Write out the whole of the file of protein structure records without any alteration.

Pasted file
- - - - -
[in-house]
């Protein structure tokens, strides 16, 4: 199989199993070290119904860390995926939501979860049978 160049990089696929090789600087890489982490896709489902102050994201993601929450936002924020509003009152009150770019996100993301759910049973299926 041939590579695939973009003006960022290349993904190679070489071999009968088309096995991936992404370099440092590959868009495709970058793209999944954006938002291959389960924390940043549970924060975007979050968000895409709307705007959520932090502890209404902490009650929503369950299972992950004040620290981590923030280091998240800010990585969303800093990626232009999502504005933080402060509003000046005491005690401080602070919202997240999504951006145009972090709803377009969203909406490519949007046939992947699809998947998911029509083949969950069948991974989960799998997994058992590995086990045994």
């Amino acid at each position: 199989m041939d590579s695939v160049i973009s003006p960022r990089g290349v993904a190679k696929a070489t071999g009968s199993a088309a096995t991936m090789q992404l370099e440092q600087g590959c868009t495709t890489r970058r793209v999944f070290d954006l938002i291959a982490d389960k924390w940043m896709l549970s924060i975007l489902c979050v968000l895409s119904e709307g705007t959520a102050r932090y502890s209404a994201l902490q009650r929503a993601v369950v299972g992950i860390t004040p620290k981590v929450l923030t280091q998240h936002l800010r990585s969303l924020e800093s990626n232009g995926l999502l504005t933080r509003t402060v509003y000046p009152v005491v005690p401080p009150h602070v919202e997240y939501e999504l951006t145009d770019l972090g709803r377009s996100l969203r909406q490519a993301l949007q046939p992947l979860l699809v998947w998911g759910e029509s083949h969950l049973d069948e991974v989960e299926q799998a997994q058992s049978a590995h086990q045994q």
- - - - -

[in-house]
């Protein structure tokens, strides 16, 4: 199989199993070290119904860390995926939501979860049978 160049990089696929090789600087890489982490896709489902102050994201993601929450936002924020509003009152009150770019996100993301759910049973299926 041939590579695939973009003006960022290349993904190679070489071999009968088309096995991936992404370099440092590959868009495709970058793209999944954006938002291959389960924390940043549970924060975007979050968000895409709307705007959520932090502890209404902490009650929503369950299972992950004040620290981590923030280091998240800010990585969303800093990626232009999502504005933080402060509003000046005491005690401080602070919202997240999504951006145009972090709803377009969203909406490519949007046939992947699809998947998911029509083949969950069948991974989960799998997994058992590995086990045994």
């Amino acid at each position: 199989m041939d590579s695939v160049i973009s003006p960022r990089g290349v993904a190679k696929a070489t071999g009968s199993a088309a096995t991936m090789q992404l370099e440092q600087g590959c868009t495709t890489r970058r793209v999944f070290d954006l938002i291959a982490d389960k924390w940043m896709l549970s924060i975007l489902c979050v968000l895409s119904e709307g705007t959520a102050r932090y502890s209404a994201l902490q009650r929503a993601v369950v299972g992950i860390t004040p620290k981590v929450l923030t280091q998240h936002l800010r990585s969303l924020e800093s990626n232009g995926l999502l504005t933080r509003t402060v509003y000046p009152v005491v005690p401080p009150h602070v919202e997240y939501e999504l951006t145009d770019l972090g709803r377009s996100l969203r909406q490519a993301l949007q046939p992947l979860l699809v998947w998911g759910e029509s083949h969950l049973d069948e991974v989960e299926q799998a997994q058992s049978a590995h086990q045994q």